Impaired cellular insulin binding and insulin sensitivity induced by high-fructose feeding in normal subjects
H Beck-Nielsen, O Pedersen and HO Lindskov

We have studied whether the sucrose-induced reduction of insulin sensitivity and cellular insulin binding in normal man is related to the fructose or the glucose moiety. Seven young healthy subjects were fed their usual diets plus 1000 kcal extra glucose per day and eight young healthy subjects were fed their usual diets with addition of 1000 kcal extra fructose per day. The dietary regimens continued for 1 week. Before change of diet there were no statistically significant differences between body weight and fasting plasma concentrations of glucose, insulin, and ketone bodies in the two groups studied. High- glucose feeding caused no significant changes in insulin binding or insulin sensitivity whereas high-fructose feeding was accompanied by a significant reduction both of insulin binding (P less than 0.05) and insulin sensitivity (P less than 0.05). The changes in insulin binding and insulin sensitivity correlated linearly (r = 0.52, P less than 0.01). We conclude that fructose seems to be responsible for the impaired insulin binding and insulin sensitivity induced by sucrose.

Medscape J Med. 2008;10(8):189. Epub 2008 Aug 12.
Soft drinks and weight gain: how strong is the link?
Wolff E, Dansinger ML.
Boston University School of Medicine, Boston, Massachusetts, USA. [email protected]

CONTEXT
Soft drink consumption in the United States has tripled in recent decades, paralleling the dramatic increases in obesity prevalence. The purpose of this clinical review is to evaluate the extent to which current scientific evidence supports a causal link between sugar-sweetened soft drink consumption and weight gain.

EVIDENCE ACQUISITION
MEDLINE search of articles published in all languages between 1966 and December 2006 containing key words or medical subheadings, such as “soft drinks” and “weight.” Additional articles were obtained by reviewing references of retrieved articles, including a recent systematic review. All reports with cross-sectional, prospective cohort, or clinical trial data in humans were considered.

EVIDENCE SYNTHESIS
Six of 15 cross-sectional and 6 of 10 prospective cohort studies identified statistically significant associations between soft drink consumption and increased body weight. There were 5 clinical trials; the two that involved adolescents indicated that efforts to reduce sugar-sweetened soft drinks slowed weight gain. In adults, 3 small experimental studies suggested that consumption of sugar-sweetened soft drinks caused weight gain; however, no trial in adults was longer than 10 weeks or included more than 41 participants. No trial reported the effects on lipids.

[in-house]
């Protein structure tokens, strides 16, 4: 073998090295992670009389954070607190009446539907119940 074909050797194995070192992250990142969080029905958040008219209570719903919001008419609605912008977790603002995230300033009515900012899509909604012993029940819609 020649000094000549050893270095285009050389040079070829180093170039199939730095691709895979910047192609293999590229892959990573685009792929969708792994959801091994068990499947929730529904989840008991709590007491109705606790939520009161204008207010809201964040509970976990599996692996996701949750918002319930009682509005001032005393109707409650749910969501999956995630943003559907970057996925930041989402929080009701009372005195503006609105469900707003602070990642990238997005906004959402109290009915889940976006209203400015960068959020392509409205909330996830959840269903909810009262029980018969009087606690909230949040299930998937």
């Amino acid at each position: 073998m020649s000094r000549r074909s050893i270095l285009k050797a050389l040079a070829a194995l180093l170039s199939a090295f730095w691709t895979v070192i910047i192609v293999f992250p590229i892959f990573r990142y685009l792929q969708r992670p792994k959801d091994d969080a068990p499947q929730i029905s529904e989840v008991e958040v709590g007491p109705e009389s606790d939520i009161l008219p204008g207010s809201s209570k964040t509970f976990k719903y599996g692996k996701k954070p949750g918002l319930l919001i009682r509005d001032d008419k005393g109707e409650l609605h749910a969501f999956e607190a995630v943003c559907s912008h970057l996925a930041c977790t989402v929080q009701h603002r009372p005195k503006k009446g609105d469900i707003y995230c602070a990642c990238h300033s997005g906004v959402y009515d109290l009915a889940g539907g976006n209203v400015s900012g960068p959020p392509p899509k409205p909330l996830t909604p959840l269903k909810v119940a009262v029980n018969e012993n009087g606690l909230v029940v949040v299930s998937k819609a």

CONCLUSIONS
Although observational studies support the hypothesis that sugar-sweetened soft drinks cause weight gain, a paucity of hypothesis-confirming clinical trial data has left the issue open to debate. Given the magnitude of the public health concern, larger and longer intervention trials should be considered to clarify the specific effects of sugar-sweetened soft drinks on body weight and other cardiovascular risk factors.  PMID: 18924641

Diabetes Care. 2010 Nov;33(11):2477-83. Epub 2010 Aug 6.
Sugar-sweetened beverages and risk of metabolic syndrome and type 2 diabetes: a meta-analysis.
Malik VS, Popkin BM, Bray GA, Després JP, Willett WC, Hu FB.

Department of Nutrition, Harvard School of Public Health, and Department of Medicine, Brigham and Women’s Hospital, Boston, MA, USA.

OBJECTIVE
Consumption of sugar-sweetened beverages (SSBs), which include soft drinks, fruit drinks, iced tea, and energy and vitamin water drinks has risen across the globe. Regular consumption of SSBs has been associated with weight gain and risk of overweight and obesity, but the role of SSBs in the development of related chronic metabolic diseases, such as metabolic syndrome and type 2 diabetes, has not been quantitatively reviewed.

RESEARCH DESIGN AND METHODS
We searched the MEDLINE database up to May 2010 for prospective cohort studies of SSB intake and risk of metabolic syndrome and type 2 diabetes. We identified 11 studies (three for metabolic syndrome and eight for type 2 diabetes) for inclusion in a random-effects meta-analysis comparing SSB intake in the highest to lowest quantiles in relation to risk of metabolic syndrome and type 2 diabetes.

RESULTS
Based on data from these studies, including 310,819 participants and 15,043 cases of type 2 diabetes, individuals in the highest quantile of SSB intake (most often 1-2 servings/day) had a 26% greater risk of developing type 2 diabetes than those in the lowest quantile (none or <1 serving/month) (relative risk [RR] 1.26 [95% CI 1.12-1.41]). Among studies evaluating metabolic syndrome, including 19,431 participants and 5,803 cases, the pooled RR was 1.20 [1.02-1.42].